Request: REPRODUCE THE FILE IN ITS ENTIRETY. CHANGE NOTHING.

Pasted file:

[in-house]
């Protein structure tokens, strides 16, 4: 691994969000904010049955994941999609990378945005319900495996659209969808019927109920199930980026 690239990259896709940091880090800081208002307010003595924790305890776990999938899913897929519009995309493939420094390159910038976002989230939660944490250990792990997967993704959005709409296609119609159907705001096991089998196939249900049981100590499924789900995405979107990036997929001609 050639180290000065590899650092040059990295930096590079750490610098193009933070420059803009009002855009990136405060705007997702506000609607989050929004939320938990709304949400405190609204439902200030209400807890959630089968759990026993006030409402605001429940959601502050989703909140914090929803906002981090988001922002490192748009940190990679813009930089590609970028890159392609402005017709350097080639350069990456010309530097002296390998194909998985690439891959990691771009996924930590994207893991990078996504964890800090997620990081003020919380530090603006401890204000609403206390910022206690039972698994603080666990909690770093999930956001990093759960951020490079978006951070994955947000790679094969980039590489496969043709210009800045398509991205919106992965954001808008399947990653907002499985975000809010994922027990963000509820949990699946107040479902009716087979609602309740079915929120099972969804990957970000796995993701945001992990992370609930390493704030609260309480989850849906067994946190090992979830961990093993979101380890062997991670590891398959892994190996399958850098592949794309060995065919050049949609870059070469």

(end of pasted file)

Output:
[in-house]
């Protein structure tokens, strides 16, 4: 691994969000904010049955994941999609990378945005319900495996659209969808019927109920199930980026 690239990259896709940091880090800081208002307010003595924790305890776990999938899913897929519009995309493939420094390159910038976002989230939660944490250990792990997967993704959005709409296609119609159907705001096991089998196939249900049981100590499924789900995405979107990036997929001609 050639180290000065590899650092040059990295930096590079750490610098193009933070420059803009009002855009990136405060705007997702506000609607989050929004939320938990709304949400405190609204439902200030209400807890959630089968759990026993006030409402605001429940959601502050989703909140914090929803906002981090988001922002490192748009940190990679813009930089590609970028890159392609402005017709350097080639350069990456010309530097002296390998194909998985690439891959990691771009996924930590994207893991990078996504964890800090997620990081003020919380530090603006401890204000609403206390910022206690039972698994603080666990909690770093999930956001990093759960951020490079978006951070994955947000790679094969980039590489496969043709210009800045398509991205919106992965954001808008399947990653907002499985975000809010994922027990963000509820949990699946107040479902009716087979609602309740079915929120099972969804990957970000796995993701945001992990992370609930390493704030609260309480989850849906067994946190090992979830961990093993979101380890062997991670590891398959892994190996399958850098592949794309060995065919050049949609870059070469």